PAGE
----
This actually started with Mr India (1987). Then came a film called Tridev (1989), followed by Vishwatma (1992). In each of these, I used to put in a little comic element if permitted by the director. I would always introduce a certain humour into my work, be it the tone or whatever.

A villain is very boring. He has absolutely nothing redeeming about him. He doesn’t even frighten the audience. In fact, he does nothing to the audience. He is only there to make faces, show his eyeballs, rape a girl or two and get beaten up in the end. So, there is nothing to love about a villain.

But why do you think Pran saheb was loved by everybody? He used to put in a slight amount of comedy in everything he did. I realized that it is easy to put a certain comedy in a serious role. When you do that, everybody starts loving you. The audience comes later, but on the sets, people start having fun. You start enjoying your role.

[Directors] Abbas-Mustan once told me that a good actor will eventually become a star, but to become a superstar, you need to do comedy. Amitabh Bachchan was a star, but he became a superstar after he started doing comedy. Same with Govinda. He used to be just an actor. The day he started doing comedy, he became a superstar. Even Dilip Kumar did that in the film Kohinoor (1960). He was even speaking English. I felt he was hilarious.

Comedy gets you acceptance. More importantly, children like you. I have more fans among children for the simple reason that I make them laugh.

Throughout your career, in all your battles against the hero, you have generally been the Goliath. The one time you were dwarfed was in your duel with Praveen Kumar in the television serial Mahabharat (1988).

Sir, Praveen Kumar is not to be taken lightly! He represented India at the Olympics. He is 6'7" tall. He is a good friend of mine. I saw him for the first time at a sports meet in Jabalpur. One of his cousins, Ramesh Sobti, introduced me to him. This was perhaps in my fourth or final year in engineering. I have had the opportunity to work with him in numerous films. He is a hilarious character, [has] a great sense of humour, typical Punjabi sense of humour.

[Mahabharat director] Ravi Chopra wanted someone to play Keechak. They were struggling to find an actor. Someone referred me to him. Chopra was a good friend and that is why I did the role. I had refused Mahabharat earlier when they were casting for the serial. I had also refused [the Ramesh Sippy-directed TV serial] Buniyaad. I had decided that I am a man for films and not TV serials.

We don’t get too many revenge dramas today. I guess that is why we don’t have too many villains. Is there a fear that going ahead, the villain might become extinct?

Villains are few today for the simple reason that we have different kinds of stories. Ajay Devgn made a film called Drishyam (2015). The police officer [played by Tabu] was the villain. Villains exist, but who will play that villain is (pauses)... you don’t get standard villain material to play villains anymore. Ordinary people from all walks of life become the villain now.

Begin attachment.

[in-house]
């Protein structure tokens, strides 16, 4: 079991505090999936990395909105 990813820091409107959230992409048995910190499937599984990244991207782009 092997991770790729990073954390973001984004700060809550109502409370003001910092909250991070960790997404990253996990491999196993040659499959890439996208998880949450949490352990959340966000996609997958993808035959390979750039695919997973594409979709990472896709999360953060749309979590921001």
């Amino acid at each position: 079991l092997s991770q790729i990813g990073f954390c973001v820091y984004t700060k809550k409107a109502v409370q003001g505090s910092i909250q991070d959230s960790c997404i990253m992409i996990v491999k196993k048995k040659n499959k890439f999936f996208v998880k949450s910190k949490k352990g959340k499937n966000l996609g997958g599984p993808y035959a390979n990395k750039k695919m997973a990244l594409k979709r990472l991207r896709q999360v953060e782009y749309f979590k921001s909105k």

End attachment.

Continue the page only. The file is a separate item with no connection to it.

I was doing a film called Parwana (2003). This was inspired by a George Clooney-Nicole Kidman starrer [perhaps referring to The Peacemaker (1997)]. The villain was one whose family was killed in an American bombing. In the Hindi film, I was doing that role.

So, he travels to New York with a backpack carrying a nuclear device. I was told why don’t you look like Osama bin Laden. I told director Deepak Bahry that those days are gone when villains used to wear outlandish clothes. Today, your villain is the man living next door, who may be a clerk in a bank, but who, in his spare time, is making improvised explosive devices. That is the kind of guy you would meet in a lift, but he turns out to be a terrorist. Bahry agreed.

So, today, a normal guy can be the villain, The heroes play villain today. Earlier, heroes weren’t allowed to play a villain. Amitabh Bachchan wanted to play a villain in a film, but the producer didn’t allow him fearing that the film would bomb.

I once shaved my head for a film called Shikari (1991). Director Umesh Mehra approved me for it. One day before the shoot, he told me that Amrish Puri is playing that role. He said the problem is that if I take you in the film, then I have to add two extra scenes to establish you as the villain, but with Amrish Puri, the moment the audience sees him, they know he is the villain.

That was the concept then. Villains could only be villains, heroes could only be heroes. Very few people crossed over. One was Shatrughan Sinha, the other was Vinod Khanna.

After more than four decades in the film industry, do you feel satisfied with what you have achieved?

No. There is no satisfaction. I will not get it because you have to realize that not everyone can finish first in a class, or a race. There is only one winner. Some people have to finish behind. I am among them.

So, have you made peace with that?

No, I can’t make peace with that. I will keep trying. Why do you think I work out? At my age, I’m still trying to compete with actors who are less than half my age. This desire to excel has still not left me.

Practically speaking, nothing will come out of it. Because we have very narrow-minded producers, directors, writers, who cannot imagine that a man like me can do an important role in their film.

I was trying to get a role in one of director Pranlal Mehta’s films starring Raaj Kumar. I wanted to play the villain, but he wanted me to play the henchman. Kabir Bedi was the villain. I asked him why can’t you give me that role. Why take Kabir Bedi? He said Sharat, our films are a package, and the package has to be good-looking. These are the heroes, these are the heroines, and this is the villain. If I take you, then the package will not be good-looking.

I said I understand. This is how it works. Recently, I got replaced in a film after wrapping up the shoot. I had done a minor role of a judge in the climax. The producer called to say that the entire team is of the view that we need to take someone else, so we are taking a retired hero for that role.

So these things happen. Even though I have reconciled to it, I still have to keep trying. You don’t give up.

I wish I were a better looking person, I were a fairer person. The Indian audience wants you to be fair, handsome, have blue eyes, and you need to be a little blondish. Only then are you considered human; otherwise, you are a haiwan [beast]. I was born a haiwan, I will die as one.